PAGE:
The ideas behind two school-based health clinics in Philadelphia are gaining wider attention — and support from at least one city politician.
A group of nonprofit agencies partly funds the clinics at Pan American Academy Charter School and Belmont Charter School. Each site has a dedicated nurse practitioner, a step up from the level of care that most school nurses can provide.
After two years of success — better attendance and fewer emergency room visits — project leaders want insurance companies to reimburse the school clinics when kids come in for a visit.
Many children at Pan American and Belmont are eligible for Medicaid. Right now, however, a visit to the school health clinics is not covered by insurance.
Molly Porth, program and development coordinator at Education Plus Inc., says the health clinics have benefited especially children with chronic conditions. About one-third of the kids at Belmont and Pan American have asthma, she said. The average is about 23 percent citywide.
“When they do have issues, instead of leaving, going home, they are able to stay in school and work with the (nurse practitioners) in the office,” Porth said. “And it’s huge for the parents not to have to leave work, pick up kids that are suffering from stomachaches or cuts on the playground.”
Easing the need for expensive ER care
Tine Hansen-Turton is chief strategy officer for Public Health Management Corporation and CEO of National Nursing Centers Consortium, which back the health clinics.
“The traditional student would have ended up in an emergency room, where the average cost starts at $350,” Hansen-Turton said. “So the fact that we are alleviating the burden on the emergency room, we think that’s a good thing.”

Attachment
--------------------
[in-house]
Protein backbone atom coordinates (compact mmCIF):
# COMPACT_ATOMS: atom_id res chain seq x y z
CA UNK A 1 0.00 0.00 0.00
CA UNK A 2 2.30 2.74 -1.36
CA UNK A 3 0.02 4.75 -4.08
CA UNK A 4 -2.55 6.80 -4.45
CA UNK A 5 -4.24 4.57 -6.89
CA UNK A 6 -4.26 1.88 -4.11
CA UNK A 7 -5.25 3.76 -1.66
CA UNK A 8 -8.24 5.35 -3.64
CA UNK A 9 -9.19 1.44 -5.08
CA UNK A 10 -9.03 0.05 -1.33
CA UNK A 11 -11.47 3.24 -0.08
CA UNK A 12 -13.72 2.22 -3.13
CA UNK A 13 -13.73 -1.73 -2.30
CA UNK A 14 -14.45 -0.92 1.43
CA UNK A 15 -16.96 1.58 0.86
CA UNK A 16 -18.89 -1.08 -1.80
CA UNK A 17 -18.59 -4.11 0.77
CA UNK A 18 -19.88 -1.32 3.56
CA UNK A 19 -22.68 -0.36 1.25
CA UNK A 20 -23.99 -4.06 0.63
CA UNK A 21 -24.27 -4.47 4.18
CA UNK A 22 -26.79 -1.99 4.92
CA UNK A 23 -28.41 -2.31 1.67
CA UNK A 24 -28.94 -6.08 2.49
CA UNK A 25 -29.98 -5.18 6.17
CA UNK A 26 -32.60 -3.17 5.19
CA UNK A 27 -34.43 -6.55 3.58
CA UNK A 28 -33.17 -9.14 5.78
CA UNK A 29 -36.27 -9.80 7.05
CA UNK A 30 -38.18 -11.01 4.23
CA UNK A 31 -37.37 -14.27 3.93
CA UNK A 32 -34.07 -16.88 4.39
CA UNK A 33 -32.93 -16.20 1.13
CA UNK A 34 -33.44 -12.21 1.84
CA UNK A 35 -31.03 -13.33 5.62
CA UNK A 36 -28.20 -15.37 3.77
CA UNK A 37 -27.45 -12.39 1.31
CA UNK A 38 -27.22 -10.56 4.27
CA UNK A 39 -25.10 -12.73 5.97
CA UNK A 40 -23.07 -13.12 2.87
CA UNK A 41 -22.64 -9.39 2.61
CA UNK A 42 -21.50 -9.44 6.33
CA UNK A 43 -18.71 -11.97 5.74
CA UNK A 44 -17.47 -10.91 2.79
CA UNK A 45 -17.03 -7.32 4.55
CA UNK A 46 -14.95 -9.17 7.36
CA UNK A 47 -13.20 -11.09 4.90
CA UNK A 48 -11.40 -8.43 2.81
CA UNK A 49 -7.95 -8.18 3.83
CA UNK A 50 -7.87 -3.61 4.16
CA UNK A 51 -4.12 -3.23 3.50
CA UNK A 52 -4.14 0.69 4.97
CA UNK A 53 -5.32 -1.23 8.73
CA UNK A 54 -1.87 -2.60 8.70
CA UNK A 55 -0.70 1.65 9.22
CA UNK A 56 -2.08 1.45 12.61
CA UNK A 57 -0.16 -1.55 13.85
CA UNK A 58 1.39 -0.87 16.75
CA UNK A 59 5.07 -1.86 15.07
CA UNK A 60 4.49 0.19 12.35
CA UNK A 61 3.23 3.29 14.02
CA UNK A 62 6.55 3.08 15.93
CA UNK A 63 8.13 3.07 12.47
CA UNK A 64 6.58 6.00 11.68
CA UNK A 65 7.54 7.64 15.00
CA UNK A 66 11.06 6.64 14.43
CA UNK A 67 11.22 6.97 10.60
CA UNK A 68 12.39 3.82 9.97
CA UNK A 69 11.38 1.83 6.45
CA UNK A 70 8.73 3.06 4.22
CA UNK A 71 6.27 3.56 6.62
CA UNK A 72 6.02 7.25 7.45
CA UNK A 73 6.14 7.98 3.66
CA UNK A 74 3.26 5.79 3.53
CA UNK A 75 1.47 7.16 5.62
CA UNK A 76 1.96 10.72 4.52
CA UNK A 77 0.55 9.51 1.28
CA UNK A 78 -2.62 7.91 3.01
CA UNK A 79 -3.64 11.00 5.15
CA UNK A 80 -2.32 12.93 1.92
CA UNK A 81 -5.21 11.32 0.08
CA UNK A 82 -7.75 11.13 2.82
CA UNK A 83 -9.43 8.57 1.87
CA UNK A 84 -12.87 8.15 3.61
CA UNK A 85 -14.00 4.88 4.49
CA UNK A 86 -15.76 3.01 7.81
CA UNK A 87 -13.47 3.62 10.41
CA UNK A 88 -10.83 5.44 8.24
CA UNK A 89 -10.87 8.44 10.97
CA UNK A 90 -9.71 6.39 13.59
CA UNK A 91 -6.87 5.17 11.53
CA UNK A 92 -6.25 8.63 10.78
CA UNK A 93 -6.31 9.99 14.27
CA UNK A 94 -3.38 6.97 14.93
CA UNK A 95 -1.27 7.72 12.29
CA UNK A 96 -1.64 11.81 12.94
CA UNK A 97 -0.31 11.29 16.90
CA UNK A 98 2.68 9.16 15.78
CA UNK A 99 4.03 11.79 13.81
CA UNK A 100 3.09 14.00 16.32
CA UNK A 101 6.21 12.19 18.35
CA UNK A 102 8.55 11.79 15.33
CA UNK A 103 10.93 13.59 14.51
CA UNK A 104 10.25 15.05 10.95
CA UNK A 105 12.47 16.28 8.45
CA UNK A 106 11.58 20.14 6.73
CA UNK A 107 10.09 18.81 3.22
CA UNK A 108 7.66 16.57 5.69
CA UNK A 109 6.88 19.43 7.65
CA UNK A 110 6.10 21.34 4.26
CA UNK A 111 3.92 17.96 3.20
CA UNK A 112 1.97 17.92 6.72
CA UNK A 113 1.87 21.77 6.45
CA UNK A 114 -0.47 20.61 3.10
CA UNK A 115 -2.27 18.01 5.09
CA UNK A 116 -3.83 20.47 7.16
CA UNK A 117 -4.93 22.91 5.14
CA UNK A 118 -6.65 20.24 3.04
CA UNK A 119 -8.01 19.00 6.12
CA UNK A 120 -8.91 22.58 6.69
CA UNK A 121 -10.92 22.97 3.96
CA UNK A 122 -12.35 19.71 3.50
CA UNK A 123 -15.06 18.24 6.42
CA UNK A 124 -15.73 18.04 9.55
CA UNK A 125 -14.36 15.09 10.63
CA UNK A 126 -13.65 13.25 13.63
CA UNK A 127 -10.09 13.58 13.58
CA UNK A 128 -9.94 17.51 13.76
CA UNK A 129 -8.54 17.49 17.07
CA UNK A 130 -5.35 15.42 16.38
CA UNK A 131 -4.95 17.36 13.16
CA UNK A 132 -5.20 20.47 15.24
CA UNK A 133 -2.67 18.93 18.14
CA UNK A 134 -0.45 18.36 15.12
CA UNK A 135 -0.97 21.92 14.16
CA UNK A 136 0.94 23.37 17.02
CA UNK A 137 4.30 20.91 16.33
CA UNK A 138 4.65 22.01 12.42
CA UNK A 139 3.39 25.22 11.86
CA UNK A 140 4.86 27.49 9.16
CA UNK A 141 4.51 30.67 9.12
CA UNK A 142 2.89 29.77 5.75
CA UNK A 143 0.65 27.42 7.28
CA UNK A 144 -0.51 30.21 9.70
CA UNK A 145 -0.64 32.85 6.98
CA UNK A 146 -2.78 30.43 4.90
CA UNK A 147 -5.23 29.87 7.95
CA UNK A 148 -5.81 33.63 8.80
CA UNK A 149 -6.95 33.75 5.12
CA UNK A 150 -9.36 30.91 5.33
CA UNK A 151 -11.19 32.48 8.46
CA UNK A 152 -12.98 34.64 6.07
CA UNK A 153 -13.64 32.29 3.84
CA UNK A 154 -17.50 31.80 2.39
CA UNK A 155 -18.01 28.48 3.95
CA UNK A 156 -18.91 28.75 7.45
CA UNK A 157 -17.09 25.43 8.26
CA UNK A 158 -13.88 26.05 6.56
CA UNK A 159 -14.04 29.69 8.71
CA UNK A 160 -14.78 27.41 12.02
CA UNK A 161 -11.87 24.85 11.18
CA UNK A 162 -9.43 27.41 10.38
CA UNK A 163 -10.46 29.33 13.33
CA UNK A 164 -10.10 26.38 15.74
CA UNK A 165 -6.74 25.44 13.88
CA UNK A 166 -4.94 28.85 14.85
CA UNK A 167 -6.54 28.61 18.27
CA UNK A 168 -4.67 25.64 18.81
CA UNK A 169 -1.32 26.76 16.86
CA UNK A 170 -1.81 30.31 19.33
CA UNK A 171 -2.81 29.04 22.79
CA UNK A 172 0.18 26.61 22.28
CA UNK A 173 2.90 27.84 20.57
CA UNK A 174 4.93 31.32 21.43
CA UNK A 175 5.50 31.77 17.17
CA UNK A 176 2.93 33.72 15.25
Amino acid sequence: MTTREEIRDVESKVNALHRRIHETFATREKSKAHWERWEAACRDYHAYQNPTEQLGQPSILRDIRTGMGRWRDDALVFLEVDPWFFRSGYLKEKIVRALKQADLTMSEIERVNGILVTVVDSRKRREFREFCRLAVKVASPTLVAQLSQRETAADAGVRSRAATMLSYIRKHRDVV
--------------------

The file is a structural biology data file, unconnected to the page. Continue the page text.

Hansen-Turton and her team are now shopping those cost savings — and their success story — to insurance companies, especially those with a large number of Medicaid members.
Under the proposal, insurers would pay the schools $60 for each visit to the school clinic.
In making the case for reimbursement, Hansen-Turton described the schools and their care needs.
“Located in the ZIP codes 19133 and 19104 respectively, the neighborhoods in which the schools are located face greater rates of poverty and health challenges than citywide averages,” she said.
The plan to seek reimbursement and make the clinics “sustainable” –- less reliant on year-to-year charitable funding — was solidified this spring during a roundtable at the Philadelphia Social Innovation’s Lab at University of Pennsylvania Fels Institute.
Soon after that meeting, Tom Knox contacted Hansen-Turton’s team at PHMC to discuss how the model could apply to the entire Philadelphia School District. Last month, Knox began talking with the media about his ideas.
Helping to coordinate child’s care
Dale Ayton, nurse practitioner at Belmont School, says her school-based clinic facilitates “holistic” care and is a hub for kids who need care coordination.
“The school communicates with primary-care providers, teachers, parents,” Ayton said.
Most of Ayton’s students have an outside primary-care doctor.
“However is if the parent can’t get to the doctor, or relies on the emergency room because of transportation or scheduling problems, the nurse practitioner can step in with the written consent of the parent,” Ayton said. “For instance ringworm, burns, wound care, X-rays.”
“The corresponding act to that would be to contact the primary-care provider and let them know what’s going on,” she said.
Disclosure: The Public Health Management Corporation supports WHYY’s health desk.